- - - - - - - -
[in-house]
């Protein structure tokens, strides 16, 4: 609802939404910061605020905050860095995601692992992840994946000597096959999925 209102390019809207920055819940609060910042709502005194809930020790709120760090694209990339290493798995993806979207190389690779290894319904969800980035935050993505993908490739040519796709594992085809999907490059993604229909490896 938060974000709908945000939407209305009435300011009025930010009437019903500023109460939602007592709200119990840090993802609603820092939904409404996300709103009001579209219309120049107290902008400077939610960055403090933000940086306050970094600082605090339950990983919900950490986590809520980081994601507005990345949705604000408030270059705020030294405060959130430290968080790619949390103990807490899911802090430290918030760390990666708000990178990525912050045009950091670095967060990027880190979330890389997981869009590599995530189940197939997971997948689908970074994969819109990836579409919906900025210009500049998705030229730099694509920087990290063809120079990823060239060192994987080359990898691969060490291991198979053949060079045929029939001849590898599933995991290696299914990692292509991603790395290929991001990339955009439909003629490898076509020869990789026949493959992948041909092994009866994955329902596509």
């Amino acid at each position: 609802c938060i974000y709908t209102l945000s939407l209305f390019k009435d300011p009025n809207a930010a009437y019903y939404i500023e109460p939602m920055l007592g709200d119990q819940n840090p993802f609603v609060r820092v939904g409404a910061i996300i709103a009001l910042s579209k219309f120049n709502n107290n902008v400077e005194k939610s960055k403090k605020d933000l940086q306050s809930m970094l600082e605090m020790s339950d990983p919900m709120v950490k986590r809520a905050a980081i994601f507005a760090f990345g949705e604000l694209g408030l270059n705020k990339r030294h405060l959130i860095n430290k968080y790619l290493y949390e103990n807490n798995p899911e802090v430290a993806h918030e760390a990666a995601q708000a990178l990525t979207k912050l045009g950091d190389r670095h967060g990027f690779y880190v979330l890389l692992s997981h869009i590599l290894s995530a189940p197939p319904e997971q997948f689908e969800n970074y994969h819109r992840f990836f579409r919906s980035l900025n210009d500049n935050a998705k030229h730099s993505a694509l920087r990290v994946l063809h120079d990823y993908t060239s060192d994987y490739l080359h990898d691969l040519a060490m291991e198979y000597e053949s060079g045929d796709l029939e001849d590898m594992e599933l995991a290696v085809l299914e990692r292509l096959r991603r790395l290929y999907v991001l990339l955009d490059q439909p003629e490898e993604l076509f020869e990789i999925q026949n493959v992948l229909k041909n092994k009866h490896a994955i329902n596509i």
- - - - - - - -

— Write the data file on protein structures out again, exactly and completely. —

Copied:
[in-house]
């Protein structure tokens, strides 16, 4: 609802939404910061605020905050860095995601692992992840994946000597096959999925 209102390019809207920055819940609060910042709502005194809930020790709120760090694209990339290493798995993806979207190389690779290894319904969800980035935050993505993908490739040519796709594992085809999907490059993604229909490896 938060974000709908945000939407209305009435300011009025930010009437019903500023109460939602007592709200119990840090993802609603820092939904409404996300709103009001579209219309120049107290902008400077939610960055403090933000940086306050970094600082605090339950990983919900950490986590809520980081994601507005990345949705604000408030270059705020030294405060959130430290968080790619949390103990807490899911802090430290918030760390990666708000990178990525912050045009950091670095967060990027880190979330890389997981869009590599995530189940197939997971997948689908970074994969819109990836579409919906900025210009500049998705030229730099694509920087990290063809120079990823060239060192994987080359990898691969060490291991198979053949060079045929029939001849590898599933995991290696299914990692292509991603790395290929991001990339955009439909003629490898076509020869990789026949493959992948041909092994009866994955329902596509």
């Amino acid at each position: 609802c938060i974000y709908t209102l945000s939407l209305f390019k009435d300011p009025n809207a930010a009437y019903y939404i500023e109460p939602m920055l007592g709200d119990q819940n840090p993802f609603v609060r820092v939904g409404a910061i996300i709103a009001l910042s579209k219309f120049n709502n107290n902008v400077e005194k939610s960055k403090k605020d933000l940086q306050s809930m970094l600082e605090m020790s339950d990983p919900m709120v950490k986590r809520a905050a980081i994601f507005a760090f990345g949705e604000l694209g408030l270059n705020k990339r030294h405060l959130i860095n430290k968080y790619l290493y949390e103990n807490n798995p899911e802090v430290a993806h918030e760390a990666a995601q708000a990178l990525t979207k912050l045009g950091d190389r670095h967060g990027f690779y880190v979330l890389l692992s997981h869009i590599l290894s995530a189940p197939p319904e997971q997948f689908e969800n970074y994969h819109r992840f990836f579409r919906s980035l900025n210009d500049n935050a998705k030229h730099s993505a694509l920087r990290v994946l063809h120079d990823y993908t060239s060192d994987y490739l080359h990898d691969l040519a060490m291991e198979y000597e053949s060079g045929d796709l029939e001849d590898m594992e599933l995991a290696v085809l299914e990692r292509l096959r991603r790395l290929y999907v991001l990339l955009d490059q439909p003629e490898e993604l076509f020869e990789i999925q026949n493959v992948l229909k041909n092994k009866h490896a994955i329902n596509i």